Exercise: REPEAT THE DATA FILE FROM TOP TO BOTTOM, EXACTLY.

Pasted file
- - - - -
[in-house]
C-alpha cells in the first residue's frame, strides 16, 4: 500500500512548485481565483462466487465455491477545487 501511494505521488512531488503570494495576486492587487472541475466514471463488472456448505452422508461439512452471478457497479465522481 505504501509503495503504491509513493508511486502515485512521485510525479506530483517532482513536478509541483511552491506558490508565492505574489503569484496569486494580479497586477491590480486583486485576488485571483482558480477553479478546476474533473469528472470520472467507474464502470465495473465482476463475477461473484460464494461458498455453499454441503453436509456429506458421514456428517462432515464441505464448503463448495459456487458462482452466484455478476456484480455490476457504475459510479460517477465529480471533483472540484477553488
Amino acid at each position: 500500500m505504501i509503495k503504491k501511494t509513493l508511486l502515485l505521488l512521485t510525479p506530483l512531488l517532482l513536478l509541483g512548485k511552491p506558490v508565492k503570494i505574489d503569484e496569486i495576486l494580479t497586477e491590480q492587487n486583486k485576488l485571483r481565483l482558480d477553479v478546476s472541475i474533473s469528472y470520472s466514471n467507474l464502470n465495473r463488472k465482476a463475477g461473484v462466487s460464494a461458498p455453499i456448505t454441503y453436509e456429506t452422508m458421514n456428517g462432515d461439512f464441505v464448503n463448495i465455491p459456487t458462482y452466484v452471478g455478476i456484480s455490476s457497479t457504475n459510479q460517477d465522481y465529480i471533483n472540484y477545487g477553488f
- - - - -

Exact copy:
[in-house]
C-alpha cells in the first residue's frame, strides 16, 4: 500500500512548485481565483462466487465455491477545487 501511494505521488512531488503570494495576486492587487472541475466514471463488472456448505452422508461439512452471478457497479465522481 505504501509503495503504491509513493508511486502515485512521485510525479506530483517532482513536478509541483511552491506558490508565492505574489503569484496569486494580479497586477491590480486583486485576488485571483482558480477553479478546476474533473469528472470520472467507474464502470465495473465482476463475477461473484460464494461458498455453499454441503453436509456429506458421514456428517462432515464441505464448503463448495459456487458462482452466484455478476456484480455490476457504475459510479460517477465529480471533483472540484477553488
Amino acid at each position: 500500500m505504501i509503495k503504491k501511494t509513493l508511486l502515485l505521488l512521485t510525479p506530483l512531488l517532482l513536478l509541483g512548485k511552491p506558490v508565492k503570494i505574489d503569484e496569486i495576486l494580479t497586477e491590480q492587487n486583486k485576488l485571483r481565483l482558480d477553479v478546476s472541475i474533473s469528472y470520472s466514471n467507474l464502470n465495473r463488472k465482476a463475477g461473484v462466487s460464494a461458498p455453499i456448505t454441503y453436509e456429506t452422508m458421514n456428517g462432515d461439512f464441505v464448503n463448495i465455491p459456487t458462482y452466484v452471478g455478476i456484480s455490476s457497479t457504475n459510479q460517477d465522481y465529480i471533483n472540484y477545487g477553488f